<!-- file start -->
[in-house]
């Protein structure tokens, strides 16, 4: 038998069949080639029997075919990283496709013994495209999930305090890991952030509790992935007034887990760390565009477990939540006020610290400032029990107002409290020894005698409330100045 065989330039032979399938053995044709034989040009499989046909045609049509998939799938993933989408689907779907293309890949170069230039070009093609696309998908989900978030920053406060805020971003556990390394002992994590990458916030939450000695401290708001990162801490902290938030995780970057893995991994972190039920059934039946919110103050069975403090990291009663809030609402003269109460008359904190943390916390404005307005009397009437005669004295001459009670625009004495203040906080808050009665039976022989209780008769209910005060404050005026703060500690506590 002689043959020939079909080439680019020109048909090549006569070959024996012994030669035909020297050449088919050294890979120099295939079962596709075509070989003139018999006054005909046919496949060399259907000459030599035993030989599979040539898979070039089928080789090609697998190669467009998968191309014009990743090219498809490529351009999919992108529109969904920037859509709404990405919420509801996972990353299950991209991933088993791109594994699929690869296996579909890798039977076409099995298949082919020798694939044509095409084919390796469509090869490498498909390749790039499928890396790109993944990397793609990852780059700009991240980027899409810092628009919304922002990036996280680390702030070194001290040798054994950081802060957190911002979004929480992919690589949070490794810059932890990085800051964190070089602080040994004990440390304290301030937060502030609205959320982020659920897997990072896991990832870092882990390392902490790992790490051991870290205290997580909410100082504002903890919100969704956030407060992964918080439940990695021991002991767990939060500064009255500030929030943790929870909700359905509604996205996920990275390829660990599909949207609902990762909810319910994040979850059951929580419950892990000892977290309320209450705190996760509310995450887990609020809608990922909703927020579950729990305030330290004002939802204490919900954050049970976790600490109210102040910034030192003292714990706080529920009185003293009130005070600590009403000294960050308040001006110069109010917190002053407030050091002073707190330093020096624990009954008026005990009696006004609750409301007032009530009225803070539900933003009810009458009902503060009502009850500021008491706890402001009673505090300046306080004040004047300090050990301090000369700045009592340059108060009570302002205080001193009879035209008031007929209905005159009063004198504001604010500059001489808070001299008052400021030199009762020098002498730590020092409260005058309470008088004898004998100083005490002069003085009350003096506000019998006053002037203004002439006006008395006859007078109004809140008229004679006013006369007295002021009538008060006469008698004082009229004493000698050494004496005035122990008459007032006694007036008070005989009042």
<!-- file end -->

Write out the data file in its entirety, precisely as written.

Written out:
[in-house]
């Protein structure tokens, strides 16, 4: 038998069949080639029997075919990283496709013994495209999930305090890991952030509790992935007034887990760390565009477990939540006020610290400032029990107002409290020894005698409330100045 065989330039032979399938053995044709034989040009499989046909045609049509998939799938993933989408689907779907293309890949170069230039070009093609696309998908989900978030920053406060805020971003556990390394002992994590990458916030939450000695401290708001990162801490902290938030995780970057893995991994972190039920059934039946919110103050069975403090990291009663809030609402003269109460008359904190943390916390404005307005009397009437005669004295001459009670625009004495203040906080808050009665039976022989209780008769209910005060404050005026703060500690506590 002689043959020939079909080439680019020109048909090549006569070959024996012994030669035909020297050449088919050294890979120099295939079962596709075509070989003139018999006054005909046919496949060399259907000459030599035993030989599979040539898979070039089928080789090609697998190669467009998968191309014009990743090219498809490529351009999919992108529109969904920037859509709404990405919420509801996972990353299950991209991933088993791109594994699929690869296996579909890798039977076409099995298949082919020798694939044509095409084919390796469509090869490498498909390749790039499928890396790109993944990397793609990852780059700009991240980027899409810092628009919304922002990036996280680390702030070194001290040798054994950081802060957190911002979004929480992919690589949070490794810059932890990085800051964190070089602080040994004990440390304290301030937060502030609205959320982020659920897997990072896991990832870092882990390392902490790992790490051991870290205290997580909410100082504002903890919100969704956030407060992964918080439940990695021991002991767990939060500064009255500030929030943790929870909700359905509604996205996920990275390829660990599909949207609902990762909810319910994040979850059951929580419950892990000892977290309320209450705190996760509310995450887990609020809608990922909703927020579950729990305030330290004002939802204490919900954050049970976790600490109210102040910034030192003292714990706080529920009185003293009130005070600590009403000294960050308040001006110069109010917190002053407030050091002073707190330093020096624990009954008026005990009696006004609750409301007032009530009225803070539900933003009810009458009902503060009502009850500021008491706890402001009673505090300046306080004040004047300090050990301090000369700045009592340059108060009570302002205080001193009879035209008031007929209905005159009063004198504001604010500059001489808070001299008052400021030199009762020098002498730590020092409260005058309470008088004898004998100083005490002069003085009350003096506000019998006053002037203004002439006006008395006859007078109004809140008229004679006013006369007295002021009538008060006469008698004082009229004493000698050494004496005035122990008459007032006694007036008070005989009042």